Education budget preview: Gov. Ron DeSantis said Wednesday that his education bill for the 2022-2023 fiscal year will include $600 million in raises for 3,600 public school principals and almost 180,000 fulltime classroom teachers, and another round of $1,000 bonuses for teachers and principals using federal COVID-19 relief funds. “When I became governor, the average minimum salary was around $40,000. Now it’s close to $47,000,” DeSantis said during a news conference at a Jacksonville charter school. He also said the budget would raise per-pupil spending to $8,000 (from about $7,800 this year), boost the base student allocation by $124, and provide $421 million for school safety and mental health initiatives, $15.5 million to replace the Florida Standards Assessments tests and create a progress monitoring system, $500,000 to expand the Florida civics and debate initiative, and $534 million to support workforce education programs. DeSantis has until Dec. 12 to present the full details of the budget he will recommend to lawmakers for the legislative session that begins Jan. 11. News Service of Florida. Politico Florida. Associated Press. Florida Politics. Florida Times-Union. WKMG. WJXT. Even if DeSantis’ boost in spending for raises is approved, many Florida districts will be unable to reach his target of a minimum teaching salary of $47,500. Florida Phoenix.
Around the state: Alachua becomes the last district in the state to offer parental opt-outs to face mask mandates starting Friday, Polk school officials are making masks for students voluntary, Orange County schools are dropping their face mask mandate for teachers and other employees, Brevard students will get an extra two days off during Thanksgiving week, Duval Superintendent Diana Greene is rated highly effective by school board members, a bill is introduced that would require quicker decisions on charter school applications, the opening of contract negotiations in Sarasota County reveals a wide gap between the district’s first offer and the teachers union’s request, and a Taylor County School District investigation concludes former superintendent Danny Glover sexually harassed a coworker. Here are details about those stories and others from the state’s districts, private schools, and colleges and universities:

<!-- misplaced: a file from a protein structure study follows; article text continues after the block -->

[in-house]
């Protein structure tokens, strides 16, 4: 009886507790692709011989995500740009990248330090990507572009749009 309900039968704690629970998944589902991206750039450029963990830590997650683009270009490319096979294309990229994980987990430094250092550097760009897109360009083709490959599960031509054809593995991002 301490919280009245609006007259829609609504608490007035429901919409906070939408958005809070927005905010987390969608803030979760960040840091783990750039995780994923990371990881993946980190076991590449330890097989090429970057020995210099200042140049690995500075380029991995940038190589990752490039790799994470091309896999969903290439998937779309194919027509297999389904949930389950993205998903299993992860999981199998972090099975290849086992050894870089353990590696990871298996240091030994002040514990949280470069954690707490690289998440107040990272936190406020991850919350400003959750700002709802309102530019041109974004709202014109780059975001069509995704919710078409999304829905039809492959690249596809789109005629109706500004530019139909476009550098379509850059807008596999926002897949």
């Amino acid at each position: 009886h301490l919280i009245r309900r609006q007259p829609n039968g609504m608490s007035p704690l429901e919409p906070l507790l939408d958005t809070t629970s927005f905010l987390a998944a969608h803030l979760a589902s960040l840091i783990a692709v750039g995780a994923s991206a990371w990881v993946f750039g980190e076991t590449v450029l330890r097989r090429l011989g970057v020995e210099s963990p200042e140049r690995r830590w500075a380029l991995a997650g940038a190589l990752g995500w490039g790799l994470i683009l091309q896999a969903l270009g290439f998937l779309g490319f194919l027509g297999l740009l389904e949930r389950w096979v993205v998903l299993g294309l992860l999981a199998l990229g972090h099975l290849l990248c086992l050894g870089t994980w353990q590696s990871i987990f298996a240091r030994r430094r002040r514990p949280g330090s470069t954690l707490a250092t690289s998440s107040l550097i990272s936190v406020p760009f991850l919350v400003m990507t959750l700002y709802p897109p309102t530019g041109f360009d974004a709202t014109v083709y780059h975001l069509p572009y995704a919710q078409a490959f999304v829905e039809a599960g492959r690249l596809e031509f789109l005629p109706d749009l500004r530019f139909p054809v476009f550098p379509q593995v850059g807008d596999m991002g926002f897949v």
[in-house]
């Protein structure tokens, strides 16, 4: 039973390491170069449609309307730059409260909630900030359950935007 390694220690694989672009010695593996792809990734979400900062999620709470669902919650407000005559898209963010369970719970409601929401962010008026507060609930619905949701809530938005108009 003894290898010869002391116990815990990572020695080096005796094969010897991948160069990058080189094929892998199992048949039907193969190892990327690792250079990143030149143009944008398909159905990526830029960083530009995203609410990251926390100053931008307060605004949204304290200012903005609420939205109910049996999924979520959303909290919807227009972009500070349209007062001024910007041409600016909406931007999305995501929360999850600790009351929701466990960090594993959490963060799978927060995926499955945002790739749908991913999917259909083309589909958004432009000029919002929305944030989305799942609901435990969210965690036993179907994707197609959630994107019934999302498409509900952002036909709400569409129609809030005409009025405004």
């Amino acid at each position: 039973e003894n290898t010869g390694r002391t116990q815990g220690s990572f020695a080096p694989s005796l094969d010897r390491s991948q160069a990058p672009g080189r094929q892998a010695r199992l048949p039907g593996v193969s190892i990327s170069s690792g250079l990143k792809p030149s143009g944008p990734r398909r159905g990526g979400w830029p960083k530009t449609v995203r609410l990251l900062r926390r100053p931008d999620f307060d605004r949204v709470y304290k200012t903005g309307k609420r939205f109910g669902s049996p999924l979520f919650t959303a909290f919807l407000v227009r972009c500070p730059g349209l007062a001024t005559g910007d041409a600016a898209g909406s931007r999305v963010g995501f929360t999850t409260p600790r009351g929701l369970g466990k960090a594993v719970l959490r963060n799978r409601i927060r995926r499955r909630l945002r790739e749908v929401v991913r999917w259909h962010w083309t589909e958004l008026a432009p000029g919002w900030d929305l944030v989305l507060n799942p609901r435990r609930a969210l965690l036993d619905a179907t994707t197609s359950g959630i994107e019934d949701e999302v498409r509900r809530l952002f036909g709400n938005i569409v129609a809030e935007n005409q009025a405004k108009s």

Miami-Dade: Face mask mandates are being relaxed at schools in the Archdiocese of Miami. Starting Monday, any fully vaccinated student or one with a PCR positive test within the last six months can opt-out of wearing a mask in school by showing proof to the school. Masks will continue to be mandatory indoors for students and employees who have not been vaccinated or can’t present proof of a COVID infection within the past six months. Teachers in K-6 will continue to wear masks even if they are vaccinated. WTVJ. A former band teacher at South Dade Senior High School was arrested last weekend and accused of lewd and lascivious battery on a child. School police said Andrew Zweibel, 33, kissed a 15-year-old student on the lips after a school banquet in 2016. WPLG.
Orange: Face masks are now optional for all teachers and other district employees, school officials said Wednesday. Volunteers and visitors will still be required to wear masks in schools. WMFE. WKMG. John Morris, the chief facilities officer for the school district since 2011, died Nov. 2 after an illness brought on by heart problems. He was 65. Orlando Sentinel.